Spartan Total Warrior Review


October 21, 2005 by

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The Creative Assembly certainly have a passion for delving gamers into ancient worlds controlling powerful warriors as they partake in a variety of different historical events that span throughout numerous timeframes based on a collection of different civilizations. After releasing a number of highly praised titles on the PC, the acclaimed developer has now turned their attention to the home consoles. Despite changing to a completely different system basing, Creative Assembly has maintained the same historical sword-slashing gameplay that sticks true to the Total Warrior franchise, all the while offering a range of new gameplay aspects that combine to provide a solid experience that is only downgraded by a small number of niggling problems.

Spartan: Total Warrior pits you into the heroic role of a lone Spartan soldier; capable of decimating legions of sniveling Roman soldiers with a few swings of his mighty weaponry. The proud Spartan civilization is under threat from the forceful invading Roman army, who are content with disposing of the Spartans and gaining control of their land to further expand their powerful empire. The game begins with the final walled city that is under control by the Spartans under siege by a huge Roman army. Recruiting every man within the city that is capable of controlling a weapon, the Spartan king prepares for an all-out battle as they attempt to defend their only remaining city and youre their key weapon.

The opening level of Spartan: Total Warrior involves repelling the attack from legions of Roman soldiers. The level essentially involves traveling from point-to-point around the city performing simplistic tasks to prevent the Romans from gaining access to the city. Eventually, you are led to the main gates, where a towering statue of a Roman soldier in full armor is attempting to plow through the gates. Your role is to fire catapults at correct intervals, all the while preventing Roman sappers from blowing apart the large wooden drawbridge by tipping a large bowl of boiling oil on them. In addition, you are under constant attack by Roman soldiers who are scaling the wall on ladders with the single desire to destroy the oil-filled bowl.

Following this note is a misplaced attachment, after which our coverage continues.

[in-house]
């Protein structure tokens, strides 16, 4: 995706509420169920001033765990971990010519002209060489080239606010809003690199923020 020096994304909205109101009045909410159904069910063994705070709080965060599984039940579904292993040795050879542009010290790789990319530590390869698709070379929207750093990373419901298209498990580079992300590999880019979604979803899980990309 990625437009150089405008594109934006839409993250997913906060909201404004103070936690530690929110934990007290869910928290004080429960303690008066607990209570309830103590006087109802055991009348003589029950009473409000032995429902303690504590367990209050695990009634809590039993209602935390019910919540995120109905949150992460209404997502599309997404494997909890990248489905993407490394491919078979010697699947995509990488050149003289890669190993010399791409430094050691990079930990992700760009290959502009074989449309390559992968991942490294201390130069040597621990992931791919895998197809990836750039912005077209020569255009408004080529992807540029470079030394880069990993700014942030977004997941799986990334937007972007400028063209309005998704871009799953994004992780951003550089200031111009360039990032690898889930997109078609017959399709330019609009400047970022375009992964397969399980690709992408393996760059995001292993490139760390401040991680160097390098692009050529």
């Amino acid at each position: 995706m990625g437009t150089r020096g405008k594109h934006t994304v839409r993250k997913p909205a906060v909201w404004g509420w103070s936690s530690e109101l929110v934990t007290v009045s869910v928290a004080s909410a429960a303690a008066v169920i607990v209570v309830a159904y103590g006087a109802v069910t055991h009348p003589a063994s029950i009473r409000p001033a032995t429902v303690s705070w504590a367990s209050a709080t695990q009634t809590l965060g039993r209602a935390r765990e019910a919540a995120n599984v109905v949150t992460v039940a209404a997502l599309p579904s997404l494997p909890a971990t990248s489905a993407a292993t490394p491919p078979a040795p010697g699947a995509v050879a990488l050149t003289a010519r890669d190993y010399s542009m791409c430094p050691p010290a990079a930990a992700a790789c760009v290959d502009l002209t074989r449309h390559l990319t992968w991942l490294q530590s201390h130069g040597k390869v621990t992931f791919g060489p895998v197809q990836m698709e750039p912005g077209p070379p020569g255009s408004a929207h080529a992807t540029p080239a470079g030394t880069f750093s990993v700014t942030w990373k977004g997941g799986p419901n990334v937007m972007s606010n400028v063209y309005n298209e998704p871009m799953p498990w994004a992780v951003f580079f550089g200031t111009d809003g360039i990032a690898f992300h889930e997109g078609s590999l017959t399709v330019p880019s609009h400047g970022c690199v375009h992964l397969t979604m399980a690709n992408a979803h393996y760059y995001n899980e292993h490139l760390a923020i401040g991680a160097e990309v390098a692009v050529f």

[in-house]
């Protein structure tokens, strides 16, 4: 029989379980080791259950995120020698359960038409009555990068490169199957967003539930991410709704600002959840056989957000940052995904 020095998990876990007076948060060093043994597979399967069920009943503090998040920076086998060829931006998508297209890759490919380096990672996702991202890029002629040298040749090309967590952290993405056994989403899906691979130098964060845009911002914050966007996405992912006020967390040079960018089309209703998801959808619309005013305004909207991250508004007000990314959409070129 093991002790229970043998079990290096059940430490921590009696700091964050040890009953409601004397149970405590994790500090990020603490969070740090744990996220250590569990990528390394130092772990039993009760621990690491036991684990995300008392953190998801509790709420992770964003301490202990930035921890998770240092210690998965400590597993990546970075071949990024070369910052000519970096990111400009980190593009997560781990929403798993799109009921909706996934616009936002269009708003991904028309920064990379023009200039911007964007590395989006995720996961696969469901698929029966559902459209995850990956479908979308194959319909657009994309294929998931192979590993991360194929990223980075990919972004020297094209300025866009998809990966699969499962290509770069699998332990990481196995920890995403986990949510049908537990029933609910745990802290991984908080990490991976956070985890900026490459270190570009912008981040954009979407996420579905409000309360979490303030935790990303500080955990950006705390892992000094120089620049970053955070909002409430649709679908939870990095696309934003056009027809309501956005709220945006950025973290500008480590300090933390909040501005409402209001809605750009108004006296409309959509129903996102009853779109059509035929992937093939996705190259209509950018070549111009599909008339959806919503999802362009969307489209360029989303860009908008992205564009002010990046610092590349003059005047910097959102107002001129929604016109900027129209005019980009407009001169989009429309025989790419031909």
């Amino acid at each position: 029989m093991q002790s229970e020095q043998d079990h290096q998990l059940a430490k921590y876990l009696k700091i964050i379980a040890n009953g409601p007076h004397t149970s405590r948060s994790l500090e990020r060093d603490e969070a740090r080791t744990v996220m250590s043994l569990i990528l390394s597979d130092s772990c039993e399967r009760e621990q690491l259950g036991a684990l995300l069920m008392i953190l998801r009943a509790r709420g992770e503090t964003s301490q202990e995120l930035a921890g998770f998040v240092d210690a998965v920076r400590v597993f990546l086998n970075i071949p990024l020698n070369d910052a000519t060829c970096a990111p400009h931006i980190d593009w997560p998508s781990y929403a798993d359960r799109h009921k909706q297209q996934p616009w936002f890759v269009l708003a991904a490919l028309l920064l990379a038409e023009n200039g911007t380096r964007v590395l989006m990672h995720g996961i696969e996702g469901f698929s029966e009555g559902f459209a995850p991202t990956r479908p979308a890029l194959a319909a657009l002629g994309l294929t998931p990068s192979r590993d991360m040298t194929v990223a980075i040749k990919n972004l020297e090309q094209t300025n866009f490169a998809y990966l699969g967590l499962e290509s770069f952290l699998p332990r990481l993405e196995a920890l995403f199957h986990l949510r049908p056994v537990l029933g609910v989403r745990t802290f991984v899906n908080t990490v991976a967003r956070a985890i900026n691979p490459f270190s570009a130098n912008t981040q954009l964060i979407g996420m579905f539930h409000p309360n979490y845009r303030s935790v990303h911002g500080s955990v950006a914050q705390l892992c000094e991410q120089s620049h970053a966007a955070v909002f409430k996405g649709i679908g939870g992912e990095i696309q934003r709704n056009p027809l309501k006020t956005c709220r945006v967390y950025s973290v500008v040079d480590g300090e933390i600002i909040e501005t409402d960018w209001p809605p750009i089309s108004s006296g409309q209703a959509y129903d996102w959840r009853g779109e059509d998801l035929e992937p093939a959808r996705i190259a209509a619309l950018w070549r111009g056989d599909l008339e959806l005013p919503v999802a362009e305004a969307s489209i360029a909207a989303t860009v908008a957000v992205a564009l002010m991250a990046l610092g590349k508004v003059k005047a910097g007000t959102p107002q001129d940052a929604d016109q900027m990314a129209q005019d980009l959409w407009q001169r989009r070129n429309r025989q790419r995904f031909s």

Once you have saved the Spartan city, you will be sent throughout various different landscape and locations, which includes battles with wild barbarians in desert surroundings through to fighting through large tombs of once mighty warriors. The gameplay essentially involves mowing through hordes of enemies at any one time. Occasionally, though, there are points in which you are required to perform slightly different actions, such as sneaking into a tightly-guarded Roman camp to retrieve legendary swords, or playing the role of a body guard as you protect a prominent figure of the Sparta empire. Its a satisfying mixture that, for a largely button-mashing affair, offers a reasonable amount of variety that compliments the solid storyline to keep you interested through to the games conclusion.

Spartan: Total Warriors story campgin mode involves progressing through a series of chapters that range from 20 through to 50 minutes in length. Each of these chapters contain both essential and optional missions, which are issued to you as you progress through the chapter. Although the optional missions are not essential to complete the chapter, there are occasions when these missions can make the overall chapter slightly easier when completed, or allow you to cause some satisfying destruction and annoyance to the Roman army.

As you progress through the single player story mode, you will receive medals based on your performance during a chapter. As you build up the number of medals that you obtain, your level of skill, health, power, weaponry and armor will increase appropriately, until you finally reach the status of Legend. When you first begin the game, you are equipped with a basic sword and shield, with virtually no body armor. As you progress, however, you gradually build the quality and complexity of the armor that you show, which not only looks impressive but also prevents you from receiving considerable damage from the more advanced enemies that you will encounter towards the end of the game.